Can’t see the wood for the trees anymore? Green, organic, sustainable, vegan, eco, natural…These sustainable terms are thrown around a lot these days. Not so long ago, there was an H&M campaign in town featuring eco-heroes and climate warriors. Wow, amazing! If even the biggest fast fashion chains will be sustainable, the world is going to be fine. But…? Not really, unfortunately. Even though brands are constantly using sustainable terms to keep the marketing machine running, they are often misleading and there is greenwashing going on. (Also check this article about greenwashing by H&M). To start at the beginning: what terms do we actually come across and what do they mean?
Sustainable: The original definition of sustainable development comes from the Brundtland report of 1987: “a development that meets the needs of the development that meets the needs of the present without compromising the needs of future generations, both here and in other parts of the world.” Nowadays, this term is unfortunately misused because the definition can also be interpreted differently. Sustainable can also mean “the ability to maintain a certain level”. Simply put, if I grow cotton in a field and want it to keep growing, one “sustainable” way to do so might be to use pesticides and fertiliser. That way, the cotton plants continue to grow at the level I want them to, and my yield is therefore sustainable. This shows that sustainable does not have to mean “good for the planet”.
Green: green is a colour. Brands use it to make consumers think they are contributing positively to the climate. Unfortunately, the word can be used freely and is not checked. In short, a meaningless term without third-party certification.
Natural: This often refers to the fabrics used: natural cotton. The term tells how the fabric was created, but leaves out whether pesticides, fertilisers or other chemicals were used. Look instead for the “Global Organic Textile Standard” label. They set high standards for production based on both environmental and social criteria.
Okay, so a lot of things are not really sustainable. So how can I buy clothes in a green way?
The most sustainable thing you can do is not buy anything. Before you buy a new piece of clothing, look in your friends’ or family’s closets. Maybe there is something in there you can borrow. And if not, there are more and more places where you can rent clothes. My favourite at the moment is the Circle Closet. I recently rented a beautiful Jacquemus dress there for a party, but they also have clothes for the season and work. Also, good things (clothes) come to those that do good. So also lend clothes from your closet to friends or give clothes you don’t wear anymore to the local thrift shop.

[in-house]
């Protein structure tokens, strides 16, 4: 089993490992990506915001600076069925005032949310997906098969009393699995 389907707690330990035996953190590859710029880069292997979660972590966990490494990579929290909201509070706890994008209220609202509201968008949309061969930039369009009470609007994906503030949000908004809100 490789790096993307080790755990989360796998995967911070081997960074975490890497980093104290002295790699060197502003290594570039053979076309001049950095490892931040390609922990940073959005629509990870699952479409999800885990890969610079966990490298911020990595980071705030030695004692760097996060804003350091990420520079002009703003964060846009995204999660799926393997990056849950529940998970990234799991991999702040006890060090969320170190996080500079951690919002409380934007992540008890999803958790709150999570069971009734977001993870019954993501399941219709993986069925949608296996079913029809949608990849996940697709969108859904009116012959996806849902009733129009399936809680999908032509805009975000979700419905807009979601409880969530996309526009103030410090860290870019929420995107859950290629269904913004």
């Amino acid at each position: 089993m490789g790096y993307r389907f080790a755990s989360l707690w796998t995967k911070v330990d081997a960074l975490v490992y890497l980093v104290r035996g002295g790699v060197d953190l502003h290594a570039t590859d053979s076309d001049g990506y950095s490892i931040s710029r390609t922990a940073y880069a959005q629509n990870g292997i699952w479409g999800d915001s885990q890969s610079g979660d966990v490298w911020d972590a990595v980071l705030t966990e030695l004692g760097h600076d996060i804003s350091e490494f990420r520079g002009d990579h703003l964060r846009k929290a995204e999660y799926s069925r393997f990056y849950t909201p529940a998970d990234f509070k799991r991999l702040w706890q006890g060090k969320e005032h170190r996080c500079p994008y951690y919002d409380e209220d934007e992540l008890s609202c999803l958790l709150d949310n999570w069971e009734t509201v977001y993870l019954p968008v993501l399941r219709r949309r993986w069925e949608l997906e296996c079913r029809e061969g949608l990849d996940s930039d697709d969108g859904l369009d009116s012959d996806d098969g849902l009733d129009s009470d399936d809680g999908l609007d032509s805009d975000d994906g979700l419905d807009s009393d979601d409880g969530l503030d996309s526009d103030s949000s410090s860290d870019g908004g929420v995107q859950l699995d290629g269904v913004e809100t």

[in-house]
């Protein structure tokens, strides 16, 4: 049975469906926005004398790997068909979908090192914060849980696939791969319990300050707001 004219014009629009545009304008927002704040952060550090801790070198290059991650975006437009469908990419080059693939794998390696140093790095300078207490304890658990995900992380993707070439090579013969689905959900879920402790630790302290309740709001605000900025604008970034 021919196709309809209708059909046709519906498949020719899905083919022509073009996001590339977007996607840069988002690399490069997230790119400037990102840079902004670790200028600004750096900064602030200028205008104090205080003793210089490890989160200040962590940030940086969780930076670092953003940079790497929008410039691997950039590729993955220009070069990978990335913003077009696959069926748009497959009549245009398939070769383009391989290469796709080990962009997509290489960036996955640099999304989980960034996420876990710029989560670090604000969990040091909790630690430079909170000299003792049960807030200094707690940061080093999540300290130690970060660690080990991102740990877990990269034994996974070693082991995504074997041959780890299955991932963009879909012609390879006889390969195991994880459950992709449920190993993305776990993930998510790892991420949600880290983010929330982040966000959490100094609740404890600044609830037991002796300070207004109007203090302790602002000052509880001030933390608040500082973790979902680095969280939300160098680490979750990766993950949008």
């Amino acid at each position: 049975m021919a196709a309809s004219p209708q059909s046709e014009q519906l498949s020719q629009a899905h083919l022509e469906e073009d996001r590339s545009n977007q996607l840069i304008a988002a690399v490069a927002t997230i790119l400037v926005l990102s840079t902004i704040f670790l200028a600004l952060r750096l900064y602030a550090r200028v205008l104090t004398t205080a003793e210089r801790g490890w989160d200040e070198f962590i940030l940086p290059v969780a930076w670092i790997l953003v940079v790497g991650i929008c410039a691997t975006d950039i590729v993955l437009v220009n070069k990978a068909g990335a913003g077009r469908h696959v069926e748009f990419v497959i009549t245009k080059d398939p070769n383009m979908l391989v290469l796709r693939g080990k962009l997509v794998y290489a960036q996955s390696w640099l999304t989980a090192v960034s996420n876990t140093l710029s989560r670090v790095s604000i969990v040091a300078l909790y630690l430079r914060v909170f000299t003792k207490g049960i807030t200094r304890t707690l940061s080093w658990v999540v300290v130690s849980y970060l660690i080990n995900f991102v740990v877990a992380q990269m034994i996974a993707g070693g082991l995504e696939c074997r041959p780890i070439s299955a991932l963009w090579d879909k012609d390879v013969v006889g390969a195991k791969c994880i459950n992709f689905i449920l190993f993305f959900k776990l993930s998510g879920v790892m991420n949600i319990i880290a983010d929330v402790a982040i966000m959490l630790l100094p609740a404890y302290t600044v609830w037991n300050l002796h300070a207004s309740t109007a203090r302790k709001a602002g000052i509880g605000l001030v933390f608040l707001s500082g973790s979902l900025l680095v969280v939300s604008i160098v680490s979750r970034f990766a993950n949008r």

Amsterdam is a Vintage hotspot in Europe. The more vintage people buy, the less new clothes need to be made and the less textiles end up on the scrap heap unusable. No idea where to find nice vintage shops? My favourites in Amsterdam are: Penny Lane, Mood Indigo, Candy Store, Bis!, and the IJhallen. Of course, there are also many online platforms where you can buy or sell second-hand clothes, such as Vinted, Depop and Vestiaire.
Invest in quality
Invest in a few good, timeless, durable basics. Choose clothes you know you will wear often. Pay attention to the quality of the materials: durable clothes last a long time. But how sustainable your garment is depends on several factors in the supply chain: water use, energy costs, waste production, use of chemicals, working conditions, shipping, animal welfare, and choice of materials, to name just a few. Many brands now have their sustainability report on their website where you can read more about this supply chain, but this is often a lot of blah blah blah. It is also difficult to criticise because the focus is on what is going well, but what is going badly (often a lot!) is left out. To find out which brands are really doing well and which brands are using mostly empty terms for good marketing, I often use the app “Good on You“. They give sustainability ratings based on 3 pillars: labour, environment and animal. Not every brand is on there yet, but they have plenty of sustainable options.
Besides the GOTS certification, there are a few more labels to look out for. This articlegives a brief breakdown of 10 certifications that you can check when making your next purchase. (Or if you don’t feel like reading: these are the pictures).
Oh, and a word about “ordering several sizes and returning the wrong ones”. With many brands, this means that the returned clothes are burned. This is often cheaper than washing, folding and repackaging the garments. So think about what size you are before you order. Or even better, buy your clothes in a shop: support your local, always the right size and no unnecessary shipping pollution.
I hope I was able to help you find your way through the green clothes forest. Have fun picking out your next outfit! #Rolemodel
PS: I recently came across this brand: Covalent fashion. This is a carbon negative brand, which means they capture more CO2 than they emit. They make their glasses and accessories from AirCarbon: a material made by greenhouse gas eating bacteria. Sounds good, right?
Kiki Boreel is an international model and studies Future Planet Studies at the UvA. She has also been named Climate Ambassador of the Future (’21) by the Ministry of Economic Affairs and Climate. Follow her on Instagram (@kikiboreel). There she shares sustainable initiatives and clothing brands plus tips and tricks on how to go green yourself.